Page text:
Fraud victims can feel embarrassed, wondering how they didn’t realise they were being scammed. It is important to contact the police and your bank to report the crime. You can also report any suspected scamming activity to Action Fraud, the National Fraud and Cyber Crime Reporting Centre. If you have lost money, that may lead to a criminal investigation by the police.

If you have reported the scam to the police and there is a successful criminal prosecution, you may be awarded compensation by the Court, however, this requires tracing the fraudster which can prove difficult as the money is often swiftly moved on after the fraud.

In addition, banks have a duty of care to clients to ensure that there are sufficient protections and safeguards in place to prevent fraud, and many customers are unaware of this. Such protections include:

  • Regularly monitoring accounts and transactions for signs of fraud, scams, and money laundering.
  • Implementing systems to identify, delay and/or block suspicious transactions that may indicate fraud.
  • Following the City watchdog Financial Conduct Authority (FCA) guidance on how to protect consumers from fraud.

Where there is a dispute between the bank and a victim of APP fraud, the victim can lodge a complaint with the Financial Ombudsman Service (FOS), an independent Government-backed organisation that investigates complaints between consumers and businesses that provide financial services, such as banks.

The FOS is increasingly ruling in favour of scam victims, concluding that banks have not carried out their safeguarding duties sufficiently, and in turn, have awarded considerable levels of compensation to customers.

Sarah Spruce, Head of the APP fraud team at TLW Solicitors comments:

“Victims of romance scams often feel embarrassed or ashamed to come forward and report the fraud, but with the increase in this type of fraud it is clear that they are not alone, and it is important for them to understand that help is out there, even if they think ‘nothing can be done’ or ‘it was all my fault’.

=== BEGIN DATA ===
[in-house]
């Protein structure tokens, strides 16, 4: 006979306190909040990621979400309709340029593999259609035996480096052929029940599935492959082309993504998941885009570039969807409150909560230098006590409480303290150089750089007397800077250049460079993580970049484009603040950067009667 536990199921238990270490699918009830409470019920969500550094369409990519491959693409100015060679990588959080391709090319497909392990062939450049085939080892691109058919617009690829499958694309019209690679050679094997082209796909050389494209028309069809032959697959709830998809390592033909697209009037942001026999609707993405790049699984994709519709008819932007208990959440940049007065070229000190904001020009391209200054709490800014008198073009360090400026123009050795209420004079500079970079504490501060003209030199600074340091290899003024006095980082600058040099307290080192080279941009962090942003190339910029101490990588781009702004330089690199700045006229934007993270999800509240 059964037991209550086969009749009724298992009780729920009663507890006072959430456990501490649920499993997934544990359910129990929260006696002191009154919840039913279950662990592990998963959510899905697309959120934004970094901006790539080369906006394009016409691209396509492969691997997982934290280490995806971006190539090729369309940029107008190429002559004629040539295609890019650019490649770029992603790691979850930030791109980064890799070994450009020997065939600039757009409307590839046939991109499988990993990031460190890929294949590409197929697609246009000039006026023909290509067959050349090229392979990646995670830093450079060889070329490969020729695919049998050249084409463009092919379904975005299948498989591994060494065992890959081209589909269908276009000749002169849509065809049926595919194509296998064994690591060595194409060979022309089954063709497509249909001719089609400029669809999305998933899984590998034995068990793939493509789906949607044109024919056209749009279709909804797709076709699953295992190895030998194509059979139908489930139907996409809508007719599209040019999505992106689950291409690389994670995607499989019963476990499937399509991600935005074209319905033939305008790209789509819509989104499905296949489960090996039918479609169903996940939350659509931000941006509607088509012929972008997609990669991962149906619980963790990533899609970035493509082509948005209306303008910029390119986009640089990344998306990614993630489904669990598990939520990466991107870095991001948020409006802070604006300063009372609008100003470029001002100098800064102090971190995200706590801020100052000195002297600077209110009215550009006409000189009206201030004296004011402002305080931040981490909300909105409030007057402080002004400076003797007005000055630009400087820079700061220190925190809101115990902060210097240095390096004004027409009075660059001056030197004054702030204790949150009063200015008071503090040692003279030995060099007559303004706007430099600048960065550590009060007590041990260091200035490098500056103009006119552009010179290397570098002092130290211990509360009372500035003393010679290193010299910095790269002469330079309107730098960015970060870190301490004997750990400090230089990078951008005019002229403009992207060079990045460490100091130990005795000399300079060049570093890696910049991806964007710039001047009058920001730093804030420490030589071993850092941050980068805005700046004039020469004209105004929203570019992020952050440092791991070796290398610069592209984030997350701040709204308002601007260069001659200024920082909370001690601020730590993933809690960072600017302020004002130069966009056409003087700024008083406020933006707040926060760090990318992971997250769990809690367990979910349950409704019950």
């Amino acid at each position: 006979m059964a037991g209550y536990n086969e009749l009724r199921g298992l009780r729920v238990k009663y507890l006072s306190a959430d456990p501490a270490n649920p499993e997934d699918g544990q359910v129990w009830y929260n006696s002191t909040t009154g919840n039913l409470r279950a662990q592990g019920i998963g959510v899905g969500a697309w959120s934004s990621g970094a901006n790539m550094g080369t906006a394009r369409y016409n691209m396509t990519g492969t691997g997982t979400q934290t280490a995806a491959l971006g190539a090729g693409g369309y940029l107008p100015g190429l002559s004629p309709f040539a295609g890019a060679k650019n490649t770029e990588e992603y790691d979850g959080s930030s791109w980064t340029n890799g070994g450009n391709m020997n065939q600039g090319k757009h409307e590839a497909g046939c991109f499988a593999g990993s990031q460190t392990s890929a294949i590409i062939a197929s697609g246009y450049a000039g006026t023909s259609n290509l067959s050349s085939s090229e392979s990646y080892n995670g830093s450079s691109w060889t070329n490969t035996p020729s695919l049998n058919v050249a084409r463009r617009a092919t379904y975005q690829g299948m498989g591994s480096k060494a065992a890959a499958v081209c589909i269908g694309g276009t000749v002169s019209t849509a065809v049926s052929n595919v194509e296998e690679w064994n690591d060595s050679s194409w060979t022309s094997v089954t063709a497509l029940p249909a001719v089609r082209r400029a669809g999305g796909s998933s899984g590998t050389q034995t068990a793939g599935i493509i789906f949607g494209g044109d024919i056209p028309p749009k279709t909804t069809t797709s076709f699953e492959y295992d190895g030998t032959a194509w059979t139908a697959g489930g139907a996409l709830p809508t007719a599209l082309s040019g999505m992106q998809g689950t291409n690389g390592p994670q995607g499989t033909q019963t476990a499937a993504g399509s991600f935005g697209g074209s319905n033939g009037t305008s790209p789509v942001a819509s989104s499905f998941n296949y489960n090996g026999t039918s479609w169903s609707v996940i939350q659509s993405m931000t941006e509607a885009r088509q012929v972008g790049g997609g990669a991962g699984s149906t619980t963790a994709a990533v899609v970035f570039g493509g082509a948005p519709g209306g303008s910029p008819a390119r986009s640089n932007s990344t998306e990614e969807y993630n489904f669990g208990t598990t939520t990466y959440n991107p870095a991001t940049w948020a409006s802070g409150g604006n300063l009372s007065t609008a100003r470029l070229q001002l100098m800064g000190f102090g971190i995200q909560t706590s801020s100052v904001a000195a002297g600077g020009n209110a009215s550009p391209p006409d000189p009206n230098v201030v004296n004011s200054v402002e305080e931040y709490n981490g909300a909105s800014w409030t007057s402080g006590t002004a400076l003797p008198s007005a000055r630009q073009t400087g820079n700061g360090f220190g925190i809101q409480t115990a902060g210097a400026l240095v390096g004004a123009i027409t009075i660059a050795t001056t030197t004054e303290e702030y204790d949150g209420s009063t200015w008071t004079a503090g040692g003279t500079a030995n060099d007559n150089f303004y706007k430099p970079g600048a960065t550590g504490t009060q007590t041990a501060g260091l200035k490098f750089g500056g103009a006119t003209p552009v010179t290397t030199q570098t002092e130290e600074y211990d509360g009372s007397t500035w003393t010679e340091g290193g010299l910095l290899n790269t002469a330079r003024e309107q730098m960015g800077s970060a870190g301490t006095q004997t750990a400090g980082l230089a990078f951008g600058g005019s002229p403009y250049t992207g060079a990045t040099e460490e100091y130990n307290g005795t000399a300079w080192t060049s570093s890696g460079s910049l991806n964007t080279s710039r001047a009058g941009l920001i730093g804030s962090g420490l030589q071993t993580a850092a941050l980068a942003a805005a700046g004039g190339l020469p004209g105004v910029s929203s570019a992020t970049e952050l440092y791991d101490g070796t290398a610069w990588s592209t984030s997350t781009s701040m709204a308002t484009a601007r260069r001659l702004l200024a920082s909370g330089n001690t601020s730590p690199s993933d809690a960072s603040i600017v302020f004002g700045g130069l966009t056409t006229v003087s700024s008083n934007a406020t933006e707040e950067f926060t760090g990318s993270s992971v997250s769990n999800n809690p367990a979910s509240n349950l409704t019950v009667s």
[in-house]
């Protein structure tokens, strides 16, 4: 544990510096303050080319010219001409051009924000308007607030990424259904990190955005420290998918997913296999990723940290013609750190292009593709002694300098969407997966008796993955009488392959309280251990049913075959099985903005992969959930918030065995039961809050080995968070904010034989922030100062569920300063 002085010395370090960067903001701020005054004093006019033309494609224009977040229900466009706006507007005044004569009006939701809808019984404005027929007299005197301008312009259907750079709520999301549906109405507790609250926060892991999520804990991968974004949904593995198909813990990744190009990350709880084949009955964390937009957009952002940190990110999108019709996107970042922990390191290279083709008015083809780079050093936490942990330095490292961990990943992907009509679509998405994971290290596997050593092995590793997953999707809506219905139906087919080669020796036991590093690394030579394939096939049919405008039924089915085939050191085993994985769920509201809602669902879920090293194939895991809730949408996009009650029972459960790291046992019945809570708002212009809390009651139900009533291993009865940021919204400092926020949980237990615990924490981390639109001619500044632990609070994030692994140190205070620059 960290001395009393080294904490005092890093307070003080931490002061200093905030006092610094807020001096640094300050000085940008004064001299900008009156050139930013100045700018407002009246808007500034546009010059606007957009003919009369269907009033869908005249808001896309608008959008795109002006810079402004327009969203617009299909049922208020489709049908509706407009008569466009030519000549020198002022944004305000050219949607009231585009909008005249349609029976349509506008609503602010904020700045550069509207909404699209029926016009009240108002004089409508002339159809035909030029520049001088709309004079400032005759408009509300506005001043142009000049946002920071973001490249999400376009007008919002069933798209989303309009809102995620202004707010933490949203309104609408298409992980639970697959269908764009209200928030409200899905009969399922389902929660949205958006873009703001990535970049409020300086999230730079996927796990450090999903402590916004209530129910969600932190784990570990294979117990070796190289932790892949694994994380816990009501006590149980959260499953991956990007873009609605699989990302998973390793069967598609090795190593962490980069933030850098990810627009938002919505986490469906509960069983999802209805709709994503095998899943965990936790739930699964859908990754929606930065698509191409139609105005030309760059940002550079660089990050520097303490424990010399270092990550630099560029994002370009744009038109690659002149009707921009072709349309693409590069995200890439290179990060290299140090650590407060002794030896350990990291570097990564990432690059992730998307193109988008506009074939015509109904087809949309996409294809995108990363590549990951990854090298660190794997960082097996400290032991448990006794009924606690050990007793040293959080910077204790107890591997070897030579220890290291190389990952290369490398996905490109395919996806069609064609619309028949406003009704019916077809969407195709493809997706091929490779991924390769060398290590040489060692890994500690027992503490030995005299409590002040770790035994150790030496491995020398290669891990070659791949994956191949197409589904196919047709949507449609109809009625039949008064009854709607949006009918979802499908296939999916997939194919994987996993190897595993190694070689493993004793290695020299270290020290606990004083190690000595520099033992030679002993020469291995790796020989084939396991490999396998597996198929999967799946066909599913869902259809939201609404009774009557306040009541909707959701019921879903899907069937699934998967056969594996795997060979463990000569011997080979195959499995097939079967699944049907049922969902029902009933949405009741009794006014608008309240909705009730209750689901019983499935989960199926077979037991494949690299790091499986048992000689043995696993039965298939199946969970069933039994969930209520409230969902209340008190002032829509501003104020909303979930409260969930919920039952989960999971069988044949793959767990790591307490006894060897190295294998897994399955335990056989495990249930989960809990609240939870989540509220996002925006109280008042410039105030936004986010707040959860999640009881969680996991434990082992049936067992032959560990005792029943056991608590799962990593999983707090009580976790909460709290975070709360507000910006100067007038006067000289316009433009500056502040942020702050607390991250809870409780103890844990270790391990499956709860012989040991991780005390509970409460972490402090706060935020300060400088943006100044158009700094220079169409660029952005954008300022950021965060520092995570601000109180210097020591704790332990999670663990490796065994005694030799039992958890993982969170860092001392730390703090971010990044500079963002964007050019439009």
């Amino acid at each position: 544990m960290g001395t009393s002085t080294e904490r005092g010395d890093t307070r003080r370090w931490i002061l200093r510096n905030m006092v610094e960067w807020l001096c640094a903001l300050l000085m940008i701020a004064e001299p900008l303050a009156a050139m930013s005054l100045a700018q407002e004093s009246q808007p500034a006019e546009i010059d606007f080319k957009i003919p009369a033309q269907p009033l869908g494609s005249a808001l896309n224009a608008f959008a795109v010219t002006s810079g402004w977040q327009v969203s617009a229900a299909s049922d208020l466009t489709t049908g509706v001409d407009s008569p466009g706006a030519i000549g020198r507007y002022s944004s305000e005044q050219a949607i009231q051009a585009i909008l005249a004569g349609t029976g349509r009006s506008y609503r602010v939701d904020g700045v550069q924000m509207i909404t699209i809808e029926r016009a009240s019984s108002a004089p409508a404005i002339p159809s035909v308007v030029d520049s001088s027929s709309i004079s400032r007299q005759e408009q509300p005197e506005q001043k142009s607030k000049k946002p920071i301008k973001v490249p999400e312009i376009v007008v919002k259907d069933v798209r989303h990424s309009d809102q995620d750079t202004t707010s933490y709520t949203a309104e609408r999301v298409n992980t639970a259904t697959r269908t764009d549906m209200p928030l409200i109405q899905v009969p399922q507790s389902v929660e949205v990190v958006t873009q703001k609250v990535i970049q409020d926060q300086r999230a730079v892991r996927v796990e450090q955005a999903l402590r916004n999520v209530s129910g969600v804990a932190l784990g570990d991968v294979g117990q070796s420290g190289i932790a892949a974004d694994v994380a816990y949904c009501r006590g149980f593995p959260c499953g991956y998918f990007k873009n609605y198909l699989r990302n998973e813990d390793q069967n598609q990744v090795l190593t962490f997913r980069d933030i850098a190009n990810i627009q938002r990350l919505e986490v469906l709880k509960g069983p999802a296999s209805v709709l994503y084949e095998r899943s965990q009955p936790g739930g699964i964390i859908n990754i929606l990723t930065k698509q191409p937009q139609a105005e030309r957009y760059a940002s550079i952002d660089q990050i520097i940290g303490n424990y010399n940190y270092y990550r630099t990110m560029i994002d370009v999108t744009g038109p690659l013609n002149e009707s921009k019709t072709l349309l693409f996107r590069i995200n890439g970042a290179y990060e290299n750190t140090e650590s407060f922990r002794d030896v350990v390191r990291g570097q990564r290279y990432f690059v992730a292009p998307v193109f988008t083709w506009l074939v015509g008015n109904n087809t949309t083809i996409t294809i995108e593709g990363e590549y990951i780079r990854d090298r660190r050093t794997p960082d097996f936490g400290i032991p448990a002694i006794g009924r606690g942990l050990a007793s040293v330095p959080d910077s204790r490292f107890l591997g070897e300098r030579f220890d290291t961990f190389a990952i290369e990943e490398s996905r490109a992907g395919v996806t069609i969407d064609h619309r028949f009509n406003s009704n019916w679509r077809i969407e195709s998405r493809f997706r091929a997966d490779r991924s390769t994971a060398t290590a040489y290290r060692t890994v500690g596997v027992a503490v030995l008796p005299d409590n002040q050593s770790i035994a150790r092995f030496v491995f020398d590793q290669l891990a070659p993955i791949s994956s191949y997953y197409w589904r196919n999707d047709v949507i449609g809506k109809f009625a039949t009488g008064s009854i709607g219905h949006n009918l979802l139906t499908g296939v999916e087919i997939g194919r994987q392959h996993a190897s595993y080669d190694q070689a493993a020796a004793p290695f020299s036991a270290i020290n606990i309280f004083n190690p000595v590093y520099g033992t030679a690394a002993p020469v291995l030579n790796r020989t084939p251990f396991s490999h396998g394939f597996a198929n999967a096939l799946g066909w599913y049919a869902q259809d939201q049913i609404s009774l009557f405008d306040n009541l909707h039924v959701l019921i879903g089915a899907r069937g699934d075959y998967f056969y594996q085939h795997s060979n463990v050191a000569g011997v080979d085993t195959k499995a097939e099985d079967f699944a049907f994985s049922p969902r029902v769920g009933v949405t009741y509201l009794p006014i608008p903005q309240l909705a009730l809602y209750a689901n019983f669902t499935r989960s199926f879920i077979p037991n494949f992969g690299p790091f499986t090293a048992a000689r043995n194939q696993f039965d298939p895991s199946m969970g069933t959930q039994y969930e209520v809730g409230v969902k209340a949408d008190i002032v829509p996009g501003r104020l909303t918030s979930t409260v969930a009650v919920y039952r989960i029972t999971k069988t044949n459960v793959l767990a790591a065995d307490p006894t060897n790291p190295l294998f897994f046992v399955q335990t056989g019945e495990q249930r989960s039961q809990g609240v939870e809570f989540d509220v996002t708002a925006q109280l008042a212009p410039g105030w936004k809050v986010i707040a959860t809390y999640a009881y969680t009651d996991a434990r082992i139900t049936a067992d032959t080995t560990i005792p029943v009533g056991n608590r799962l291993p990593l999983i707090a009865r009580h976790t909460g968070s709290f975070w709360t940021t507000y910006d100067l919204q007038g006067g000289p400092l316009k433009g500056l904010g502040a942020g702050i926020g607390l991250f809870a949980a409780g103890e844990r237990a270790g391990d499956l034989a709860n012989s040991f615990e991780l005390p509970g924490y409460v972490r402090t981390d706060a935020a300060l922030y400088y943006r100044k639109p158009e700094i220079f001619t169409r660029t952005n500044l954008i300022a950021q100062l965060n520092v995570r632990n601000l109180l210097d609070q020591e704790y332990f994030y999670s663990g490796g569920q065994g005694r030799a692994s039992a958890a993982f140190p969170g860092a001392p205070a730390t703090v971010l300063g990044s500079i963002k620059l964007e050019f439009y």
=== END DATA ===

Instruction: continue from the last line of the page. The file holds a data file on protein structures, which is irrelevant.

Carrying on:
Banks have a duty of care to their customers and encouragingly FOS is increasingly deciding in favour of scam victims where there is evidence that the banks haven’t done enough to protect their customers’ accounts.”

The specialist Romance Scam team at TLW Solicitors has many years of experience in successfully dealing with claims against FOS, even where initial complaints have been rejected.

We understand the time limits to be followed, the information needed and the claims and appeals processes. The team will also deal with any complex legal arguments and defences that the bank may raise. The combination of our experienced team and digital case management systems means that we proactively pursue your claim and aim to get the best possible results.

It will cost you nothing to make an enquiry and once our team has reviewed your potential case and if we feel it suitable, then we will enter into a no-win-no-fee agreement. This means, that if the case is unsuccessful, we will not charge for the time we have spent on the case.

For a confidential, ‘no-obligation’ conversation, call us on 0800 169 5925, email info@tlwsolicitors.co.uk or complete the call-back form.

It is important to get advice as soon as possible as strict time limits can apply.

Meet Our Team

Meet Sarah, who heads up our experienced Romance Scam Claims team.

Sarah and her colleagues are on hand to help with your claim.